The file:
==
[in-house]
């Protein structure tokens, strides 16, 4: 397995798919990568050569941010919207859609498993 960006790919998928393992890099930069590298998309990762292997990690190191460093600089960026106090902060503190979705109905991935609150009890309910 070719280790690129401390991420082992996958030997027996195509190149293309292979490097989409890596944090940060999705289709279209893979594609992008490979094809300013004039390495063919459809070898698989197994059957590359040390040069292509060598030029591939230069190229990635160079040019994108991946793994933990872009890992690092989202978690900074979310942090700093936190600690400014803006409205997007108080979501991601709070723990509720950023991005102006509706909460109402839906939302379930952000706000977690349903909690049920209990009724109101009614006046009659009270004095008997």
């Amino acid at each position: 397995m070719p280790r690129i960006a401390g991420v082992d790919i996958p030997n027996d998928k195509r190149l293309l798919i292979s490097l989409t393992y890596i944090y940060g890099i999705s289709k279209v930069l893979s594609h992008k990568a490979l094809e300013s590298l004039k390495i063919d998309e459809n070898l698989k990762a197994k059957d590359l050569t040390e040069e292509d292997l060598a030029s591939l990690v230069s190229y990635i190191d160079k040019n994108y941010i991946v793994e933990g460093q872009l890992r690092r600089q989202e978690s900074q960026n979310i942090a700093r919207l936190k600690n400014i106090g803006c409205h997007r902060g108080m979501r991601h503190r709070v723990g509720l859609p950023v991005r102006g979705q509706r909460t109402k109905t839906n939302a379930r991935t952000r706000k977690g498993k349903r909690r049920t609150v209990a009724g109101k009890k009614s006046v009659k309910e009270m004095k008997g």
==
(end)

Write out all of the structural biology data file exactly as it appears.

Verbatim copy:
[in-house]
């Protein structure tokens, strides 16, 4: 397995798919990568050569941010919207859609498993 960006790919998928393992890099930069590298998309990762292997990690190191460093600089960026106090902060503190979705109905991935609150009890309910 070719280790690129401390991420082992996958030997027996195509190149293309292979490097989409890596944090940060999705289709279209893979594609992008490979094809300013004039390495063919459809070898698989197994059957590359040390040069292509060598030029591939230069190229990635160079040019994108991946793994933990872009890992690092989202978690900074979310942090700093936190600690400014803006409205997007108080979501991601709070723990509720950023991005102006509706909460109402839906939302379930952000706000977690349903909690049920209990009724109101009614006046009659009270004095008997």
């Amino acid at each position: 397995m070719p280790r690129i960006a401390g991420v082992d790919i996958p030997n027996d998928k195509r190149l293309l798919i292979s490097l989409t393992y890596i944090y940060g890099i999705s289709k279209v930069l893979s594609h992008k990568a490979l094809e300013s590298l004039k390495i063919d998309e459809n070898l698989k990762a197994k059957d590359l050569t040390e040069e292509d292997l060598a030029s591939l990690v230069s190229y990635i190191d160079k040019n994108y941010i991946v793994e933990g460093q872009l890992r690092r600089q989202e978690s900074q960026n979310i942090a700093r919207l936190k600690n400014i106090g803006c409205h997007r902060g108080m979501r991601h503190r709070v723990g509720l859609p950023v991005r102006g979705q509706r909460t109402k109905t839906n939302a379930r991935t952000r706000k977690g498993k349903r909690r049920t609150v209990a009724g109101k009890k009614s006046v009659k309910e009270m004095k008997g």